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duckweed

Foxcroft Norton Lees

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Does anyone know about land called Foxcroft in Norton Lees. I have found a mention of such land in a court report in the time of James I which was in the possession of John Parker who I know owned Lees Hall and Cliffields. This place has got me stumped. Think the other names are involved is Barten or Barker and William Blythe of Norton Lees.

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Does anyone know about land called Foxcroft in Norton Lees. I have found a mention of such land in a court report in the time of James I which was in the possession of John Parker who I know owned Lees Hall and Cliffields. This place has got me stumped. Think the other names are involved is Barten or Barker and William Blythe of Norton Lees.

Hi Duckweed... I don't have specific info regarding Foxcroft, but I am sort of involved in a puzzlement relating to "Lees Hall" and a certain other large manison referred to as "Lees House." Whereas there exists quite a bit of knowledge and documentation (Picture Sheffield, for one), regarding Lees Hall, there is or appears to be, only one source, (Wikipedia), that stipulates the one-time existence of a "Lees House." According to Wikipedia, "Lees House" (a 22-room mansion) stood inside the triangle formed by Beverley's Road, Norton Lees Road, and Norton Lees Lane, i.e., in that portion of land between Meersbrook Park and St Paul's church...... However, there is also some rather authoritative information in the form of the Parish of St Paul's Magazine, 1969, that stipulates the one-time location of "Lees Hall" less than a mile (and maybe quite a bit less) toward Cat Lane. Here is the exact quote from the 1969 Magazine:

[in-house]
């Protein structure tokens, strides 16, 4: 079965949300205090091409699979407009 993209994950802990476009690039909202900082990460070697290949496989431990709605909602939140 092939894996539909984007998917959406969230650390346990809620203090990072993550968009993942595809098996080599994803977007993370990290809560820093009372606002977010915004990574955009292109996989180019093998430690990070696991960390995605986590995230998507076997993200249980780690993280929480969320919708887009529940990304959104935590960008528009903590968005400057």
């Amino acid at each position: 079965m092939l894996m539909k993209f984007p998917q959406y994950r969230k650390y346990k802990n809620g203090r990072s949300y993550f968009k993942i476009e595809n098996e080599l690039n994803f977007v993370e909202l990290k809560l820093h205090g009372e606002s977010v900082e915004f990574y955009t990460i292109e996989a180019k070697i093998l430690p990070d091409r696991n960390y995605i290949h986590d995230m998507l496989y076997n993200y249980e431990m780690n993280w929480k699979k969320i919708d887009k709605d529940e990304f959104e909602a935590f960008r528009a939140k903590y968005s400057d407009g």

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Parish Church Magazine, 1969:

Lees Hall is now only a name at Norton. A visitor would have to search hard for evidence of its former location. There is Lees Hall Road, Less Hall Avenue and Lees Hall Place together comprising about 200 dwelling houses but the old hall was not built on the site of these properties.

To find the spot it is necessary to go down Lees Hall Avenue along the part formerly known as Kidnapper Lane on almost a parallel line with the Meersbrook, then pass through Coney Gree Wood and across the field. Straight ahead is the old site of Lees Hall. The last remaining outbuildings of the farm were demolished in 1965. Alongside is Cat Lane, probably deriving its name from "coed" meaning "wood", which crosses the Meersbrook lower down.

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The question I have is the seeming unliklihood that there would have been two large mansions similarly named: one called "Lees House" and the other "Lees Hall," both large enough to have been 22-rooms or more, both 18th century or older, both demolished at roughly the same time, and both standing considerably less than a mile apart, yet only one of them (Lees Hall) was profusely photographed..... and, as it happens, the 1969 Parish Magazine seems to intuitively allude to the confusion caused by all thouse similarly named roads criss-crossing the area. As far as "Coney Gree Wood" and "Kidnapper Lane" go, I have NO idea about where they are since they are colloquialisms. Cat Lane, however, does exist and is on the map.

Was there actually two them -- i.e., two similarly named and relatively closely constructed mansions, or has there been a confusion over time that resulted in the presumption of two?

Mike

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Well, that pretty much nails that question.

Thanks Steve!

Mike

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